Throughout the whole island you can find churches and monasteries some dating back to the 15th Century. The Greek Orthodox churches are quite plain on the outside, but the interiors are adorned by icons, gold, murals and many other ornate artifacts.
Some of the most well-known are: Agios Dionysios (St Dennis) Church in Zakynthos Town is the most famous in Zakynthos, especially as it was one of the only churches to have survived the earthquake in 1953. Erected in 1948, the church holds a large collection of icons representing the saint’s life, including his silver coffin which houses his mummified remains. The bell tower is modelled on that of San Marco in Venice and is a tribute to the Venetian architectural legacy on the island.
The Monastery of Panagia Anafonitria is in the village of Anafonitria, which was named after the monastery. The monastery dates back to the 15th Century and was built during the Venetian occupation of the island. It was where St Dionysios (St Dennis), the patron saint of the island, lived for the final years of his life. It is made up of several buildings, the entrance is through an archway with an imposing tower which was built for defensive purposes, the church is located in the centre and also there are the living quarters of the monks. There are many ancient artefacts located here including frescoes from the 15th century. There are no monks living there now, but the parish priest and the island’s residents take care of the monastery.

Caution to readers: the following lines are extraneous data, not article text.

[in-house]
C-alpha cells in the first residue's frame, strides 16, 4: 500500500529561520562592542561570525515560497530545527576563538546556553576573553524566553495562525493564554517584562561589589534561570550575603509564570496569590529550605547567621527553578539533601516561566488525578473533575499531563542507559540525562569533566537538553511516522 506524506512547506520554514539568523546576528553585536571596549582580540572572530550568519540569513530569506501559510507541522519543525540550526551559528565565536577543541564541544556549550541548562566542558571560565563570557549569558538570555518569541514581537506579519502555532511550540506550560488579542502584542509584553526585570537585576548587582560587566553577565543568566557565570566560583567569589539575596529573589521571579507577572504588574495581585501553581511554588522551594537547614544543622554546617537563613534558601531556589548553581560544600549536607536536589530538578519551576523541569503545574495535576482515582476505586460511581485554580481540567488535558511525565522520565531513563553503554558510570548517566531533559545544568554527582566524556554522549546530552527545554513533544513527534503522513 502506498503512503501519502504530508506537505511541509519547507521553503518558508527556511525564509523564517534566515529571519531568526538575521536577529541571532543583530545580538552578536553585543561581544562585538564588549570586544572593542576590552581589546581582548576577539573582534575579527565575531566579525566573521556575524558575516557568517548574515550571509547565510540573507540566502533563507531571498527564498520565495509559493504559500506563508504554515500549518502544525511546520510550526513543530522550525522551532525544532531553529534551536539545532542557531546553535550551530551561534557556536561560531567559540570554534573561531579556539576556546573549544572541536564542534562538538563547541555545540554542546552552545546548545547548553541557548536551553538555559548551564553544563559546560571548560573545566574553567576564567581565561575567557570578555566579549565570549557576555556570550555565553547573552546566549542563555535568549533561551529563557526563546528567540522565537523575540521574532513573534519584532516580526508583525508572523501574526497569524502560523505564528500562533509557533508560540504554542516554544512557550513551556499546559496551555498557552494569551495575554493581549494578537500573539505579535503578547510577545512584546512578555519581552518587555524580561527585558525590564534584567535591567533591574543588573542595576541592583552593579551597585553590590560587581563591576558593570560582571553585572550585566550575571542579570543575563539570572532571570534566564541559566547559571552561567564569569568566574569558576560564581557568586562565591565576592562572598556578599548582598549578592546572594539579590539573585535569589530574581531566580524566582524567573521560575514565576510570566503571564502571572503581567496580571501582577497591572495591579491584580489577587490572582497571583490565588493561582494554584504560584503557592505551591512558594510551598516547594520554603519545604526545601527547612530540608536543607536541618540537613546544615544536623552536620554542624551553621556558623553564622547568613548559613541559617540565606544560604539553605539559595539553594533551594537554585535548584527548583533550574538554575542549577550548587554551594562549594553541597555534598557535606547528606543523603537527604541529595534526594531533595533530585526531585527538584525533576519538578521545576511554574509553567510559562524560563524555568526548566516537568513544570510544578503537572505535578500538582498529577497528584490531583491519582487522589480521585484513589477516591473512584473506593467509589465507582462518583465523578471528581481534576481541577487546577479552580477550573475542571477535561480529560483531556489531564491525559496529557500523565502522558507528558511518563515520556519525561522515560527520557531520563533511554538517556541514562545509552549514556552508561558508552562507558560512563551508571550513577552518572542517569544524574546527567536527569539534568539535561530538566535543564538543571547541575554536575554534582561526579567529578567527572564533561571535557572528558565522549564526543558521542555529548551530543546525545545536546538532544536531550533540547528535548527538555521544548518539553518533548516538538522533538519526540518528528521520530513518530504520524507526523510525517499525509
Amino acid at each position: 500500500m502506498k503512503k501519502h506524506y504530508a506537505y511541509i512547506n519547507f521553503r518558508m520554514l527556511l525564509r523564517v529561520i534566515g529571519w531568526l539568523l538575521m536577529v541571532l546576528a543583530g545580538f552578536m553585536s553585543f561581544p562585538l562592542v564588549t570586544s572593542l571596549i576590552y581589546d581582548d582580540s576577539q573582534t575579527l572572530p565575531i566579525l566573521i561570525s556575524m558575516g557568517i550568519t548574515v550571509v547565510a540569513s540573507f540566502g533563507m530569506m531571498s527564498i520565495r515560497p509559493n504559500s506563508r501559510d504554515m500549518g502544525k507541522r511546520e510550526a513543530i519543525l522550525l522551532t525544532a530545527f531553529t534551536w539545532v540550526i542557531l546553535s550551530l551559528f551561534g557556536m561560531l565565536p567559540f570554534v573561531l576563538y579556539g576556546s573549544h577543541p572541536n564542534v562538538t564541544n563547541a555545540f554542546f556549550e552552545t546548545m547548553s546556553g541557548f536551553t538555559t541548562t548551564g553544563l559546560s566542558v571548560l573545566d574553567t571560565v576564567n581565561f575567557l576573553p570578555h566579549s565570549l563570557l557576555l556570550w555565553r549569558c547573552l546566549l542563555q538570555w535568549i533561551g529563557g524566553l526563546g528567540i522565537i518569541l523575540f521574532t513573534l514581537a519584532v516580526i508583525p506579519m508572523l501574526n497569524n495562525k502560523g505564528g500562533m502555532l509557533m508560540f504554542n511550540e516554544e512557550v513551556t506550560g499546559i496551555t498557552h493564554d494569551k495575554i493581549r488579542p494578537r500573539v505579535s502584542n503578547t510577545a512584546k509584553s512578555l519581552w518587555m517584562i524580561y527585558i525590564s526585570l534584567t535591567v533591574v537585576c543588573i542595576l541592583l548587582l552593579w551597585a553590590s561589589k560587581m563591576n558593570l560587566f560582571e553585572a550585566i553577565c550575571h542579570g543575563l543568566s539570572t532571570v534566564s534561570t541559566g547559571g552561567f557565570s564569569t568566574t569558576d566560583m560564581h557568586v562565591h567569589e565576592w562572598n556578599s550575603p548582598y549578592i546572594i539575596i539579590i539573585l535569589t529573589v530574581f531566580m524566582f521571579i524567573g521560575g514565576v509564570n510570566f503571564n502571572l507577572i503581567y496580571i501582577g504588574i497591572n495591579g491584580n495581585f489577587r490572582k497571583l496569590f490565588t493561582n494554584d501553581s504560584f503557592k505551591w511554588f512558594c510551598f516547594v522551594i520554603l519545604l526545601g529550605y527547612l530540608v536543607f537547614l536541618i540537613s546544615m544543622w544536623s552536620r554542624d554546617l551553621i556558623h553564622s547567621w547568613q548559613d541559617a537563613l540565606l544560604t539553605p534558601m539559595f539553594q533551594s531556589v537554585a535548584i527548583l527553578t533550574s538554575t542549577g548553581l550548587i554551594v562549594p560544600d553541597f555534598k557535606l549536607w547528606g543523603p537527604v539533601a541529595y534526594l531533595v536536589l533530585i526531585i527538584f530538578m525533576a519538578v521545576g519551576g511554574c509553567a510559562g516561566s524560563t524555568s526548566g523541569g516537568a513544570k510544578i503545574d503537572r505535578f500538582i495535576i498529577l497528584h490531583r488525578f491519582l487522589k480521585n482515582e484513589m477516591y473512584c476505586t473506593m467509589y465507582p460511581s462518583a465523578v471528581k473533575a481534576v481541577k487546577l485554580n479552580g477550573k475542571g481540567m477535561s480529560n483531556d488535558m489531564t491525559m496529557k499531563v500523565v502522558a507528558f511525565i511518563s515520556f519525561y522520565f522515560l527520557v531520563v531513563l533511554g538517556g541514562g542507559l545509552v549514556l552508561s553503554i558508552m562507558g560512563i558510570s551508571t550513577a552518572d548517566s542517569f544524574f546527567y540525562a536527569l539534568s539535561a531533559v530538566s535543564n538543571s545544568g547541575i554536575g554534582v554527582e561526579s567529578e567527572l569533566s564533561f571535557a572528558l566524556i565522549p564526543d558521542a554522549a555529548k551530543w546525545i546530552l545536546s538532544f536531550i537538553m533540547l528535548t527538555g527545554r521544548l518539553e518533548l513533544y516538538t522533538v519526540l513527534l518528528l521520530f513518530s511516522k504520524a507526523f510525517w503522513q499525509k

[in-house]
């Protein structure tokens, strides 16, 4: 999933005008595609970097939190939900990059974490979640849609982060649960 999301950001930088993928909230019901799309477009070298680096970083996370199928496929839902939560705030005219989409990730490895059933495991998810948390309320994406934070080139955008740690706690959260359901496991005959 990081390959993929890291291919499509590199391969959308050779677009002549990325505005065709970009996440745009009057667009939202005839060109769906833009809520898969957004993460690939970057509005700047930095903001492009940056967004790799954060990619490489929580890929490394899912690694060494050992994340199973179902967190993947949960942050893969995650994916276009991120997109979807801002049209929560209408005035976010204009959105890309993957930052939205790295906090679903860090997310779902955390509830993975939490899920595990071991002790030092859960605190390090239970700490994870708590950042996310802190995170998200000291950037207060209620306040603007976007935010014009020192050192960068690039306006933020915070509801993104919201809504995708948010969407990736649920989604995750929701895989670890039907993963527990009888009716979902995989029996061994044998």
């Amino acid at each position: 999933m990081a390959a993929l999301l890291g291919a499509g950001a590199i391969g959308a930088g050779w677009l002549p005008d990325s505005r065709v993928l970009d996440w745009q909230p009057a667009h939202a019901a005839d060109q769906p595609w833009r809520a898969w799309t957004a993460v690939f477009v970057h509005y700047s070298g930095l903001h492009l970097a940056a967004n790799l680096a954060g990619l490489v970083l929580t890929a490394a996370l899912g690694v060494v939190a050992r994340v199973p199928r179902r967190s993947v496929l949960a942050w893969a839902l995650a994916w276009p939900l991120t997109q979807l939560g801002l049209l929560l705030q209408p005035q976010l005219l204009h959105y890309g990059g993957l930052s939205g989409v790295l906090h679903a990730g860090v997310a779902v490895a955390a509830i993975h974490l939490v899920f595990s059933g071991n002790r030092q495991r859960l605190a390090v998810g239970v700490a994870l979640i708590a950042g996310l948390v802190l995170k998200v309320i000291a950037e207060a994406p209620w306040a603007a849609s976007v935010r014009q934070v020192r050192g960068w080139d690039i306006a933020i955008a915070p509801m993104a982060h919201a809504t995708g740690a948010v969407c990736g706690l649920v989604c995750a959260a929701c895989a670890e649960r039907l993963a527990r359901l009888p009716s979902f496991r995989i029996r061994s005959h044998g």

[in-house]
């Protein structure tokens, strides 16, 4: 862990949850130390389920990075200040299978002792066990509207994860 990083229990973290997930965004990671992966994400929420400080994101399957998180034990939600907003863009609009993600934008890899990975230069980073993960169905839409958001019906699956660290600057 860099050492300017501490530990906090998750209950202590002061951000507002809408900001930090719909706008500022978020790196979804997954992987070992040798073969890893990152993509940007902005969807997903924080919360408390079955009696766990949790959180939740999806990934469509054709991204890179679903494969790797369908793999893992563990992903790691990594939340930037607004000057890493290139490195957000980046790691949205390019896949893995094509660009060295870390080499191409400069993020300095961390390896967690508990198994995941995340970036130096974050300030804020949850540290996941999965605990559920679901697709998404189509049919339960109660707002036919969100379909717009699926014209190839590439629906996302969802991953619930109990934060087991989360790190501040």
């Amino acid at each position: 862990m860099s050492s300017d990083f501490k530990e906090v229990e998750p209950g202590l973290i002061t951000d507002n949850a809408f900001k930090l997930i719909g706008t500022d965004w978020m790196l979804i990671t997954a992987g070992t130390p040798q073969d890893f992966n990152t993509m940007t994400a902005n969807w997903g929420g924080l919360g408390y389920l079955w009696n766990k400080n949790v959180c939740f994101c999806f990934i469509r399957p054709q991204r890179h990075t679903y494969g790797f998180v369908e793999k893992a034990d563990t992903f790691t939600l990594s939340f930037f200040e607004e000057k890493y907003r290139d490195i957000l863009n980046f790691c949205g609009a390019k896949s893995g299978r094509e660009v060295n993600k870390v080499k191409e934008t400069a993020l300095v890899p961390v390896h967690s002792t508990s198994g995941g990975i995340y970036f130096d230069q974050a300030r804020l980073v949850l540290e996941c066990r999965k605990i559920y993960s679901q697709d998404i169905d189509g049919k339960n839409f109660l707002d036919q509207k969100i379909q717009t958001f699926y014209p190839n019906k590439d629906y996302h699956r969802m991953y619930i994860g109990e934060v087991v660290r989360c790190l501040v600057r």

The Monastery of Agios Giorgos of Krimnon (St George of Kremnon) is located in the region of Volimes and is sited on a hillside with fantastic views over the famous Shipwreck Beach and the Ionian Sea. It was built in the 16th Century and was home to a number of renowned ecclesiastical men including St Gerasimos, who is the patron saint of Kefalonia. The original monastery suffered a lot of damage by pirates, but has been restored in recent years. There is a stone watch tower located here which was built as a defensive measure against the pirate attacks. There are still two monks in residence there.
Every village has its own church, named after a saint. There are celebrations once a year in honour of the saint when the whole village gathers together with music, dancing, food and drink. Everyone is welcome, so if you ever get the chance to attend it is worth it to experience the atmosphere and see how the Greeks